How important do you believe your responsibility is to follow U.S. politics? (PRNewsFoto/Richards/Lerma)
Supporting Left of Center
As a whole, Millennials are more inclined to support the Democratic Party with 54 percent claiming the party is more representative of their beliefs. And while they may claim to support a particular party, approximately 31 percent have little to no understanding of what each political party even stands for. Hispanics have the lowest levels of understanding with more than 36 percent claiming they have little to no understanding of the key differences between parties.
Democratic and Republican parties alike have the opportunity to more clearly articulate their values and stances on fundamental issues to help educate and guide these more than 20 million estimated Millennials, especially among Hispanics.
The political party you feel is most representative of your beliefs (PRNewsFoto/Richards/Lerma)
Minorities will Lead Millennial Voting
Seventy-seven percent of Asian, Hispanic, and Black Millennials are fairly to absolutely certain they will vote in the coming 2016 elections, while a lesser 73 percent of Whites state they will vote, further highlighting the importance minority Millennial votes will have on coming elections. Of Millennials who do not plan to vote in coming elections, approximately 16 percent, or an estimated 6 million Millennials, won't do so because they believe their vote will not make a difference.
Plan to vote in the 2016 election? (PRNewsFoto/Richards/Lerma)
Diminishing Faith in the Traditional System
Yet, while the majority of Millennials claim to be taking more responsibility for staying current about politics and plan to vote in coming elections, they are overall dissatisfied with the state of the U.S. political system today. According to the research, Millennials fail to rate the U.S. political system highly and question the integrity of the traditional two-party system.
Of all Millennial ethnic groups, Whites have the lowest perception of the current system with a mere 18 percent believing the current system is "Good" or "Excellent," compared with more than a quarter (27%) of Hispanic Millennials and one-third (33%) of Black and Asian Millennials.
How would you rate the current U.S. political system? (PRNewsFoto/Richards/Lerma)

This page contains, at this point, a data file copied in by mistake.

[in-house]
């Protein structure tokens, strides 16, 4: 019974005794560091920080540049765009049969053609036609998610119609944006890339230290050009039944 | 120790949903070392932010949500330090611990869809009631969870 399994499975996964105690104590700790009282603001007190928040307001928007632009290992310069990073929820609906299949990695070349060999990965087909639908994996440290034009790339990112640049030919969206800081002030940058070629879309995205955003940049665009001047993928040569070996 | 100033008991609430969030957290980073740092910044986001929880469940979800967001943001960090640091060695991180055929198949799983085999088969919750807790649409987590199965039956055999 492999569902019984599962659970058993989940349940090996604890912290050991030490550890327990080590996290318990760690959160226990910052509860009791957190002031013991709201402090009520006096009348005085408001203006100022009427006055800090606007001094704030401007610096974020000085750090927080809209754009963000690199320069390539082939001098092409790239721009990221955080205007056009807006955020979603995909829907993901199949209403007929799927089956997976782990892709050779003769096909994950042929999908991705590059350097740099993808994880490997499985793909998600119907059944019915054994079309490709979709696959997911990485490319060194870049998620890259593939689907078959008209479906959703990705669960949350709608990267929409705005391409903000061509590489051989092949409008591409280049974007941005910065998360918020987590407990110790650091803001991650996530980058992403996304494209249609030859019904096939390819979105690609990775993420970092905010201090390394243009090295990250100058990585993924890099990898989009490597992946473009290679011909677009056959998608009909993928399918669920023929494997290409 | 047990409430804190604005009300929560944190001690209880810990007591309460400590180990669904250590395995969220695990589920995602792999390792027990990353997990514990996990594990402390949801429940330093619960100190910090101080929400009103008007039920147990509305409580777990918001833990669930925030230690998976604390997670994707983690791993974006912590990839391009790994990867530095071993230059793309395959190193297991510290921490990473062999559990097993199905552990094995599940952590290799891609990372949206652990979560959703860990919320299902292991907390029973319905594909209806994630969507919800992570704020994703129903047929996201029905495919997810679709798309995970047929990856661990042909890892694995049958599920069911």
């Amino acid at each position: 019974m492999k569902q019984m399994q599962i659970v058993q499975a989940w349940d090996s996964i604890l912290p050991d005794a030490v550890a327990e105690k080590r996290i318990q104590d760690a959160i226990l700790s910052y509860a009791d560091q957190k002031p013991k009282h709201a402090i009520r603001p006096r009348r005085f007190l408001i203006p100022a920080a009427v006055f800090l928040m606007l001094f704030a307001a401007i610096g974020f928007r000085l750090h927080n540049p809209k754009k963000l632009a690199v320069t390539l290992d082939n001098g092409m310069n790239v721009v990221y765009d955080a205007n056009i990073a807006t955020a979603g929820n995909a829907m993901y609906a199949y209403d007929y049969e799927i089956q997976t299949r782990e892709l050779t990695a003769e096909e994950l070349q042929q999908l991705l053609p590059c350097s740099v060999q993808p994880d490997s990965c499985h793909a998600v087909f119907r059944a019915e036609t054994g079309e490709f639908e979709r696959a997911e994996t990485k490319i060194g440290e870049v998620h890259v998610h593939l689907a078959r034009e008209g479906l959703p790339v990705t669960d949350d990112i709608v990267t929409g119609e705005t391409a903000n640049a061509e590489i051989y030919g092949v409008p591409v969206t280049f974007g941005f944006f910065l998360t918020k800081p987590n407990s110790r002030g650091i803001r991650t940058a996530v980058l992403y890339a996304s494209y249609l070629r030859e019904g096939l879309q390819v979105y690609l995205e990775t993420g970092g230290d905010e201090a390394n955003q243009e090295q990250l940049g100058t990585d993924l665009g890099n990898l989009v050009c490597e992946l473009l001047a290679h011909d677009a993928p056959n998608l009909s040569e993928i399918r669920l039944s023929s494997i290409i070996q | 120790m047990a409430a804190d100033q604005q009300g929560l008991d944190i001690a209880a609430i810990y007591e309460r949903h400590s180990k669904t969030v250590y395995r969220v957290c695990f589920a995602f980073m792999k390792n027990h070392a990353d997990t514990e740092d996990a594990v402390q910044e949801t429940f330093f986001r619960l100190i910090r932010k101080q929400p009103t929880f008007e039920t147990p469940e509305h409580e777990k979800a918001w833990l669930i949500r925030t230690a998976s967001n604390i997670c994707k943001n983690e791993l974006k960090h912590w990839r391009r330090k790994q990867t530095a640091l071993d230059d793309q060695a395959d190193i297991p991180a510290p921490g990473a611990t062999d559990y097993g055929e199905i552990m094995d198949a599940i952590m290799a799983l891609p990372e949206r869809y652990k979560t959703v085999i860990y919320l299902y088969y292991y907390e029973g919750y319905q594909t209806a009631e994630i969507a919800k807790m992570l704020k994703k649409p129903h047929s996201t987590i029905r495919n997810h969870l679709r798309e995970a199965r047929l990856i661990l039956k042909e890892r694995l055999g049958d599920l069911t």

Millennials will only continue making their mark on the social fabric of the U.S., as they become more active political participants. The generation overall maintains common values, ideals, and beliefs, but key differences exist among the various ethnic sub segments, which provide greater insights into this demographic. To more fully understand the motivating factors of this generation's political stances, these granular insights must be examined.
Insights such as Hispanic Millennials being more patriotic, yet having the lowest levels of understanding the key differences between Democratic and Republican parties, represent opportunities for politicians to help educate and direct these individuals on their party's values and stances. Values such as Hispanic Millennials being more likely to desire labeling of GMOs; White Millennials being less likely to support the Patient Protection and Affordable Care Act; and Asian Millennials being less likely to support marijuana legalization are all factors that must be understood by politicians in order to more fully connect with these constituents.
Perhaps the largest quandary to be addressed, however, is Millennials' overall dissatisfaction with today's traditional left/right political system. Their discontent begs the question of whether our current system can embrace and evolve with the demands that this generation and those to come will bring to the table.
To learn more about the Millennials Deconstructed research project and to download the comprehensive report, visit millennialsdeconstructed.com.
Sources:
1. U.S. Census Bureau. "Millennials outnumber Baby Boomers and are far more diverse." Release Number: CB15-113. June 25, 2015.
2. Goldman Sachs. "Millennials Coming of Age" Goldman Sachs Global Investment Research. Pew Research Center, Current Population Survey. 2016
3. "20 million" estimate based on assessment of total U.S. White Non-Hispanic, Black Non-Hispanic, Asian Non-Hispanic, and Hispanic Millennials between 18-34 using Experian Simmons 2015 Winter NCS/NHCS Adults Full Year.
About Richards/Lerma
Richards/Lerma is a full-service branding and creative agency dedicated to crafting insightful and relevant communications for the multicultural market. Based in Dallas, Richards/Lerma was founded by Pete Lerma and Stan Richards, creative director of the nation's largest independent branding agency, The Richards Group. 
Current clients include Avocados From Mexico, Bud Light, Budweiser Chelada, Chrysler, Clamato, Dr Pepper, MetroPCS, Mission, The Home Depot and Ram Trucks. Richards/Lerma can be found online at richardslerma.com and on Twitter at @richardslerma.

SOURCE: Richards/Lerma